Coal on a ship at the Japanese port of Nakhodka.
Coal on a ship at the Japanese port of Nakhodka. Japan is phasing out its old coal infrastructure.
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Japan’s changing coal fleet

Almost all Japan’s nuclear power stations remain shuttered ten years after the Fukushima disaster. The Japanese government has positioned coal as a long-term hedge against the possibility the nuclear power restarts will not proceed as hoped.

However, Japan has also been criticised for its lack of ambition on plans to address climate change under the Paris Agreement.

Last month, the government signalled it will decommission about 100 inefficient coal-fired power units. It aims to reduce coal’s share of the power mix to 26% by 2030 – down from 32% in the 2018 financial year.




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The big questions are: what are the prospects for Japan’s coal fleet, and what does this mean for Australia?

The Japanese government is supporting investment in newer plants, including some that use a high-pressure “gasifier” to turn coal into gas. But these types of plants are expensive to build. With a typical coal plant expected to operate for about 40 years, companies are wary of making huge outlays with relatively limited time to recoup the investment.

Reflecting this, last year Osaka Gas withdrew plans to build a 1.2 gigawatt (GW) coal plant in Yamaguchi Prefecture. Tokyo Gas, Kyushu Electric and Idemitsu also abandoned plans to build a 2GW coal plant in Chiba Prefecture near Tokyo. In total, 30% of planned investment in coal power has been scrapped since 2016.

Then prime minister Malcolm Turnbull shakes hands with a Japanese dignitary at Loy Yang A power station in Victoria.
Then prime minister Malcolm Turnbull shakes hands with a Japanese dignitary at Loy Yang A power station in Victoria. Japan’s phase-out of old coal plants raises questions over its demand for Australian coal in the long term.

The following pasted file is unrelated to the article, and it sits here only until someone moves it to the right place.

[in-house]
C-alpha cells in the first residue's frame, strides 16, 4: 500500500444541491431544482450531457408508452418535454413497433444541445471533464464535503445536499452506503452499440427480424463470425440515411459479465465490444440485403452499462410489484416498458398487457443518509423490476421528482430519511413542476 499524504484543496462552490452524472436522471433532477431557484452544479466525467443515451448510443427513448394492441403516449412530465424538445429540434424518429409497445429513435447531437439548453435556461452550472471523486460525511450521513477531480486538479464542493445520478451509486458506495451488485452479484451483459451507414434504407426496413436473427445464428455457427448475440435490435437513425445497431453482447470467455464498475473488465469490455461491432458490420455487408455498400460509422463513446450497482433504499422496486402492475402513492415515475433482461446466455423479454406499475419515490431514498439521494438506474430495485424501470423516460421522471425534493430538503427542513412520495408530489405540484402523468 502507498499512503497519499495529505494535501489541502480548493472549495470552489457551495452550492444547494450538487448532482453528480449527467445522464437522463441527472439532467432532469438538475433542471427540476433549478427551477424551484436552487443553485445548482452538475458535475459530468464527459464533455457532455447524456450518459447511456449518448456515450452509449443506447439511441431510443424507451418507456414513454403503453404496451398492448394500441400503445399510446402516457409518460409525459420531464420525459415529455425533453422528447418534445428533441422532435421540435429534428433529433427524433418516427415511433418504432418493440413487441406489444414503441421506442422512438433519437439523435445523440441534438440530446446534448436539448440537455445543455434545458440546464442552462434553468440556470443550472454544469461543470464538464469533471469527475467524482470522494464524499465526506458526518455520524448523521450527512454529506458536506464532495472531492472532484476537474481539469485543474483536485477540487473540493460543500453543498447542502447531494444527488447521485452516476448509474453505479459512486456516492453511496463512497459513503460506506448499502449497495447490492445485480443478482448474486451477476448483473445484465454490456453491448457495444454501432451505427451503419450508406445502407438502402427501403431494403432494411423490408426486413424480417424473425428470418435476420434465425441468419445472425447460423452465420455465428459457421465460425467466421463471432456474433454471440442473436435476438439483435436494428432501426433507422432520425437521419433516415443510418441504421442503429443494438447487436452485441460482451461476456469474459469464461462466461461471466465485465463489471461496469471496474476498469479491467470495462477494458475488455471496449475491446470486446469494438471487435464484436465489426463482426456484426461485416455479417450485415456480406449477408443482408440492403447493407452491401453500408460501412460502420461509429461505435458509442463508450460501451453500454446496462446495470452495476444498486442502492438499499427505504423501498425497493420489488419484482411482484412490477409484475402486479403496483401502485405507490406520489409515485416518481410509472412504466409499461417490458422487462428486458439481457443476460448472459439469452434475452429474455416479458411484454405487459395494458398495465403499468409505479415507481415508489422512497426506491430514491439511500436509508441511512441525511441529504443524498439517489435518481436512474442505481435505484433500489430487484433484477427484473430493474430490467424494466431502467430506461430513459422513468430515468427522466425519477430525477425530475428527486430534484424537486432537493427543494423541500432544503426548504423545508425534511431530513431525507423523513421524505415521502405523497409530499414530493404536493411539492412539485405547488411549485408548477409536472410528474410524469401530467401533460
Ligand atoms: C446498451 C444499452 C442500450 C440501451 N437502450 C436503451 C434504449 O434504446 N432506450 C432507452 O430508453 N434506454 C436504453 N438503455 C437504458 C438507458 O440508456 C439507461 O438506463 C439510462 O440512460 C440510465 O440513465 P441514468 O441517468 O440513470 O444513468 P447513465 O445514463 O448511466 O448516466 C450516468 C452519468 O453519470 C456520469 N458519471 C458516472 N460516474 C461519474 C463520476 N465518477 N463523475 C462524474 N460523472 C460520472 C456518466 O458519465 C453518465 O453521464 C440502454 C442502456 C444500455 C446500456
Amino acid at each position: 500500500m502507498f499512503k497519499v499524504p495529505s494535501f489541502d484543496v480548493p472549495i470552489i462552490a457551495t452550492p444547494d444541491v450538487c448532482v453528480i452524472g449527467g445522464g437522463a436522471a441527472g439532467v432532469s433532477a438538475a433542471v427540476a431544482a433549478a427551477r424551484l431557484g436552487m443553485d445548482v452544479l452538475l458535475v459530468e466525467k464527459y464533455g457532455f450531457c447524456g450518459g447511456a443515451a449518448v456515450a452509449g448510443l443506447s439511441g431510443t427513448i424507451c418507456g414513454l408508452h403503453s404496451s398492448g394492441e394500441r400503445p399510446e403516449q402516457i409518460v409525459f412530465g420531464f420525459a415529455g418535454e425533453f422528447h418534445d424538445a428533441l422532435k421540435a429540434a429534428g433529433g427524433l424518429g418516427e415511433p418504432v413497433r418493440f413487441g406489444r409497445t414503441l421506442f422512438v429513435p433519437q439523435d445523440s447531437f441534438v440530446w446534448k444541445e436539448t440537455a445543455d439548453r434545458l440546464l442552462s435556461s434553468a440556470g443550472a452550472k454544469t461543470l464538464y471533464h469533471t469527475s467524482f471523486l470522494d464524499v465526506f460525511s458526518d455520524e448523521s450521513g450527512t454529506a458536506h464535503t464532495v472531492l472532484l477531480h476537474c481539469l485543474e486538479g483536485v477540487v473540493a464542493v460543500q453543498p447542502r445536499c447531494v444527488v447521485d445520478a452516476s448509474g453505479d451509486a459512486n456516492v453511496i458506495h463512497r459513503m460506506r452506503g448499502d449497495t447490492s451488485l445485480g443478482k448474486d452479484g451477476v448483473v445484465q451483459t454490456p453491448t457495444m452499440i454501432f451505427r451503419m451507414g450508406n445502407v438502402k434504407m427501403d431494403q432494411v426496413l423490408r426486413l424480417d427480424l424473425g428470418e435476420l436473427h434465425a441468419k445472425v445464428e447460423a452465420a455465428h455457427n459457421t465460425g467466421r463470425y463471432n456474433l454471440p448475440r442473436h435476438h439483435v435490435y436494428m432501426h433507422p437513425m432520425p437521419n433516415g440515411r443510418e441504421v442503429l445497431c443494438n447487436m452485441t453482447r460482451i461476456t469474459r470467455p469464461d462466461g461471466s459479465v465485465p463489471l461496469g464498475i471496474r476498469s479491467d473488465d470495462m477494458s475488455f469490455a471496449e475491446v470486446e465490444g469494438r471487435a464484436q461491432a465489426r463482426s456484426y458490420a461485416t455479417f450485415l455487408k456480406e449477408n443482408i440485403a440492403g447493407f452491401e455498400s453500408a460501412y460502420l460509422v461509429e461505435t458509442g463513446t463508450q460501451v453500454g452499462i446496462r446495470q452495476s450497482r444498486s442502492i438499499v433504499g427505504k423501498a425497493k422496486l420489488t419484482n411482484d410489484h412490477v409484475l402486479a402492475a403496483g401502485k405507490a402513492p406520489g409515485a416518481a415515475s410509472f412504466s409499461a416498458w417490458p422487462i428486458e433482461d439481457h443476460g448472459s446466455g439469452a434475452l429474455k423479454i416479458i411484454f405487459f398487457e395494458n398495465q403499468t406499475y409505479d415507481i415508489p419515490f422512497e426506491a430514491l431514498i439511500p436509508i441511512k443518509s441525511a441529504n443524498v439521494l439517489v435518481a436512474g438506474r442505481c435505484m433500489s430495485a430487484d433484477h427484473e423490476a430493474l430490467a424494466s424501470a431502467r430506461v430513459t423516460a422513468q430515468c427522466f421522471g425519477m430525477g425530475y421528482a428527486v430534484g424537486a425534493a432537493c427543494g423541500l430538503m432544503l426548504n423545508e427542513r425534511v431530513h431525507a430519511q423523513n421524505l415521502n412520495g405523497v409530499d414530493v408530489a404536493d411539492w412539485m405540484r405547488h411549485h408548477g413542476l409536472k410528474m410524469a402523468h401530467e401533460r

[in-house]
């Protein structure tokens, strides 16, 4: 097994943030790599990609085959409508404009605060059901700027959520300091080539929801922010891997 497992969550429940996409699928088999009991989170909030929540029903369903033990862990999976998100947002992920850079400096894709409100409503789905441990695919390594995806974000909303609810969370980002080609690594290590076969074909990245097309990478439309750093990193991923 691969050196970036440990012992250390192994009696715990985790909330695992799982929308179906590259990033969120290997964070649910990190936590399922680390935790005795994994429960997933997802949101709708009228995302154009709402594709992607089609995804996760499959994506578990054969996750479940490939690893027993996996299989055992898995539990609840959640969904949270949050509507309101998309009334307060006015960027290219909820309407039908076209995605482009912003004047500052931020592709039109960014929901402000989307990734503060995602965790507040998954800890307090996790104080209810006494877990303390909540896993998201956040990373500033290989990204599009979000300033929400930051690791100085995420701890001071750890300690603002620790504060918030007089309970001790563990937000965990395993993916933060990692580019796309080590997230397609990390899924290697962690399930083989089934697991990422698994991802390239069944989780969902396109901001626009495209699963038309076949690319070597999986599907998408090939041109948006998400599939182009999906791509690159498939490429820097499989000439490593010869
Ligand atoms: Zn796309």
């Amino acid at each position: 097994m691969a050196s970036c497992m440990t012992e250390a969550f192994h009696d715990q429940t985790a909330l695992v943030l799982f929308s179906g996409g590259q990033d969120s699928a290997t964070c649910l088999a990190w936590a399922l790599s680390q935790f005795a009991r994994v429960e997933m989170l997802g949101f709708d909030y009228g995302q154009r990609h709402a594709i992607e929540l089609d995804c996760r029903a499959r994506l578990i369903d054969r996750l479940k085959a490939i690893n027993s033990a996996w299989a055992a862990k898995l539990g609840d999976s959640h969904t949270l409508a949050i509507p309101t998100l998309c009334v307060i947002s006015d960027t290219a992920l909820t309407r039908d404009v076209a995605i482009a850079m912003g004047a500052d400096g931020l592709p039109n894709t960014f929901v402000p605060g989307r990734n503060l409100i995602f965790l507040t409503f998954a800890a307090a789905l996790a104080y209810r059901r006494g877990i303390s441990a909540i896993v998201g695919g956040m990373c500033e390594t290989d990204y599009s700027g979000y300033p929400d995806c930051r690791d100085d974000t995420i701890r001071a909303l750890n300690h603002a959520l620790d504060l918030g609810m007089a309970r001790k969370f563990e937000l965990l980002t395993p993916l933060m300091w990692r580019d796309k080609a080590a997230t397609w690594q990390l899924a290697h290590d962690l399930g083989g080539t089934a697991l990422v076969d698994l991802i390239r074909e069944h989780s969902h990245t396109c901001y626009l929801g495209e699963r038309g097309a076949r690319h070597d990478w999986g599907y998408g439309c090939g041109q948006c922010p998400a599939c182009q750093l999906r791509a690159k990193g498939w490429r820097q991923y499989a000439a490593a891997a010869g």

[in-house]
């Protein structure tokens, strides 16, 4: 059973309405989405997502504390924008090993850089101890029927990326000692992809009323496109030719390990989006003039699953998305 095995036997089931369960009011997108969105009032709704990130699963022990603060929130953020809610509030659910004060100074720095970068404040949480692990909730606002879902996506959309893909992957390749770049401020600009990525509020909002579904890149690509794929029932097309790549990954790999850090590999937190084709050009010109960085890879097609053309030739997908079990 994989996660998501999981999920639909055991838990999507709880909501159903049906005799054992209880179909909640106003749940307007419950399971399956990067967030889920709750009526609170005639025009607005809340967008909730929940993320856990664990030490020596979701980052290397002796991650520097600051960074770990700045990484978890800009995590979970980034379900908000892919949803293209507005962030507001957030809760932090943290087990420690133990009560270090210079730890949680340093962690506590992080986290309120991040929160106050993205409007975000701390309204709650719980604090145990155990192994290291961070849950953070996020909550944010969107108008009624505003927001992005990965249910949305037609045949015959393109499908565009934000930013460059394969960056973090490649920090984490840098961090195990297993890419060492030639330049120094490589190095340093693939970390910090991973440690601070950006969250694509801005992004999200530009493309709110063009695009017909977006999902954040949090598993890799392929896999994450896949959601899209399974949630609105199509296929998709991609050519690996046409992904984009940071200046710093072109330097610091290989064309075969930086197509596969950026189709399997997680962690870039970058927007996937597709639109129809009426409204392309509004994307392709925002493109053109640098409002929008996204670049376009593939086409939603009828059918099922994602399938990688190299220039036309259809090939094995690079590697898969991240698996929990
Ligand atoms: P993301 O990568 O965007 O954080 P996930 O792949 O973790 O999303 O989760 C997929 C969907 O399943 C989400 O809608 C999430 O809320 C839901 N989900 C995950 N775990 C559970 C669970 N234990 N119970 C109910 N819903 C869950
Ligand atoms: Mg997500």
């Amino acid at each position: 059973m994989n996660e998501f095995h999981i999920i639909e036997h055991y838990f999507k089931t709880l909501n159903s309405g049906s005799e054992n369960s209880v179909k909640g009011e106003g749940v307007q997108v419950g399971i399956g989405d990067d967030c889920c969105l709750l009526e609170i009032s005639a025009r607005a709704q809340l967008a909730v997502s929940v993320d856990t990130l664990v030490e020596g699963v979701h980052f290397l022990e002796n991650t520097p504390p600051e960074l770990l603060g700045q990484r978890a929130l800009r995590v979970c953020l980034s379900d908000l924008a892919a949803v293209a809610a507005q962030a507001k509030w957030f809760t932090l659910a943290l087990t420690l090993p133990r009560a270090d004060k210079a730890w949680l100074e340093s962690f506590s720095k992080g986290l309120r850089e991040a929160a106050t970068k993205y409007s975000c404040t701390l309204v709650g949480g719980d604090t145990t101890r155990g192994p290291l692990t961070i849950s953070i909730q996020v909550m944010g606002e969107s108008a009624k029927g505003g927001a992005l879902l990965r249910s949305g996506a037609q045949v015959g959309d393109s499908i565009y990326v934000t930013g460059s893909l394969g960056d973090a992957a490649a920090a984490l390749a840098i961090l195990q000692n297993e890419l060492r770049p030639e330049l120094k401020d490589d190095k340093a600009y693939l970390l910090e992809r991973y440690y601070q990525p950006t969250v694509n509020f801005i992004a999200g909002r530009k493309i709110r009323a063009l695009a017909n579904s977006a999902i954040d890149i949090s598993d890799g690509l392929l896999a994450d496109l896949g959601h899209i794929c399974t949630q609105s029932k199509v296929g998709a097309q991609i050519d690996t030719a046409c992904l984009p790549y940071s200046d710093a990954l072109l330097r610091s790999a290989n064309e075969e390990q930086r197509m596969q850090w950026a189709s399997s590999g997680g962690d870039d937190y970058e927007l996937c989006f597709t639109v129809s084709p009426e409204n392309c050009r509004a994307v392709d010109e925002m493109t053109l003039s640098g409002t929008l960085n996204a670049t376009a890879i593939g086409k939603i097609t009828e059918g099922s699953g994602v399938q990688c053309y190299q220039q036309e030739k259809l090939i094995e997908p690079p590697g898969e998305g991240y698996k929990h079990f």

Julian Smith/AAP

Renewables are also becoming increasingly important. Japan has big plans for offshore wind power, and renewable electricity is falling in price.

In Europe and elsewhere, such changing economics have helped drive falls in the number of hours that coal plants operate. Globally, final investment decisions for new coal plants fell from more than 100GW in 2010 to just over 20GW in 2018. Although it might take a little longer in Japan, there is no reason to expect things to be different there.

Crucially, these dynamics are underpinned by shifts in Japan’s electricity market to encourage more competition. Over time, that should mean companies find it increasingly difficult to pass the costs of expensive investments in coal technologies to final customers.




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Machinery working in a coal pile
Australia shipped more than A$9 billion dollars of thermal coal to Japan in 2019.
Dave Hunt/AAP

Dim prospects for coal

Mining company Glencore this month announced a plan to cut production from Australian coal mines, citing weak demand due to COVID-19.

The world will recover from the pandemic. But in the longer term, coal in Japan faces even stiffer headwinds – not least market competition and increasing renewables from offshore wind and other technologies.

This creates real questions about the appetite of Japanese companies to wage the increasingly risky bet that coal-fired power represents. Changes in Japan’s power market show the need for Australia to begin transiting to an economy less reliant on carbon-intensive exports.




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The Conversation


Llewelyn Hughes, Associate Professor of Public Policy, Crawford School of Public Policy, Australian National University

This article is republished from The Conversation under a Creative Commons license. Read the original article.